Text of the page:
STATE EDUCATION AGENCY RESPONSIBILITIES
- Require the State Education Agency (SEA) to author and publish an up-to-date model policy.
- Require that Local Education Agency (LEA) policies are in compliance with the legislation.
- Grant SEAs the responsibility to issue guidance, regulations, and provide technical assistance.
- Address the unique needs of transgender, non-binary, and gender-nonconforming students as part of the legislation.
- Specify that SEAs should develop procedures for monitoring LEA policy adoption, collecting local and aggregated statewide data on incident reports that inform efforts to strengthen bullying prevention programs, and a reporting mechanism to identify LEAs and schools that are non-compliant
Section 3. State Education Agency Responsibilities
A. To assist LEAs in developing policies for the prevention of bullying and harassment, the SEA shall develop and maintain a model LEA policy that is:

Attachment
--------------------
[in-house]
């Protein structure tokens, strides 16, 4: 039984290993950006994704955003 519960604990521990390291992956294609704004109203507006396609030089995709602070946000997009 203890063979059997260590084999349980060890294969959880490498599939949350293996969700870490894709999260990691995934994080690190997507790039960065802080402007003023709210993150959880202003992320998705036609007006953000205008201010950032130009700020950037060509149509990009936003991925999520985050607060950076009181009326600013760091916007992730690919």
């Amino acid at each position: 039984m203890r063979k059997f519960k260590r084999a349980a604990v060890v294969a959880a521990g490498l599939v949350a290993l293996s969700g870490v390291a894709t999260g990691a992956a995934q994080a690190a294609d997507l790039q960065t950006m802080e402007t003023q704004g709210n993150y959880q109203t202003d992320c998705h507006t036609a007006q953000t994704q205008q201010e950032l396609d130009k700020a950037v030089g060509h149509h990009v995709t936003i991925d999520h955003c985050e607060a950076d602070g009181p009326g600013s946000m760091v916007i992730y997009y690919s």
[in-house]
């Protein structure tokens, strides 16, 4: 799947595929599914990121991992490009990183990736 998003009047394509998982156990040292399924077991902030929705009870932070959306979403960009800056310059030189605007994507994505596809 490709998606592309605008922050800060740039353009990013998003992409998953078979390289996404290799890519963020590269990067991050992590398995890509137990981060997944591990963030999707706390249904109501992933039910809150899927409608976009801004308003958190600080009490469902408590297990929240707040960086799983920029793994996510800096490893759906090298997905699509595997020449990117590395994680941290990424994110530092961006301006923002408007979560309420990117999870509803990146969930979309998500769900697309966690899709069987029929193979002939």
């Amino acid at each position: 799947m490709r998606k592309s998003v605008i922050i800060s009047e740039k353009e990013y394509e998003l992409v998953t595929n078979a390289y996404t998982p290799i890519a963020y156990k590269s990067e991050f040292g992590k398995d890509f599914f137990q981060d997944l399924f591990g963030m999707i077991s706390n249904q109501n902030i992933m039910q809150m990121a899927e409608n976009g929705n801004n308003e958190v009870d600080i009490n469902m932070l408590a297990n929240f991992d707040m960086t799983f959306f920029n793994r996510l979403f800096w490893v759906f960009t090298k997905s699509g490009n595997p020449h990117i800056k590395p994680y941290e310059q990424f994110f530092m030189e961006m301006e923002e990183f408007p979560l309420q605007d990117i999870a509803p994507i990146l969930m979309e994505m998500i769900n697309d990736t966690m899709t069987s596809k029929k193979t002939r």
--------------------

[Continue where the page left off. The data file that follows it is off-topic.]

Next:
B. Hire a safe school specialist who will identify evidence-based training resources and provide additional technical assistance on LEA policy implementation that incorporates state bullying prevention standards.
C. The SEA shall issue guidance on how to implement this legislation, including:
a. maintenance of a safe and supportive learning environment free from discrimination and harassment for all students;
b. terms, definitions, and discussion of gender identity and expression;
c. maintenance of gender, name, and pronoun information to reflect a student’s gender identity;
d. protection of student privacy and the confidentiality of sensitive information;
e. student participation in sex-segregated school activities and events, including athletics, and use of school facilities; and
f. compliance with all applicable state and local nondiscrimination and privacy laws or ordinances.
D. The SEA shall develop appropriate procedures for--
LOCAL EDUCATION AGENCY RESPONSIBILITIES
- Specify that LEA policy adoption and implementation is required and must align with the legislation.
- Establish LEA procedures for managing and reporting incidents of bullying and harassment.
- Establish the use of restorative vs. punitive disciplinary process and consequences in response to incidents of bullying and harassment.
- Require publication of the anti-bullying and harassment policy on the LEA website and distribution through other communications channels.
- Require professional development for educators and training for students.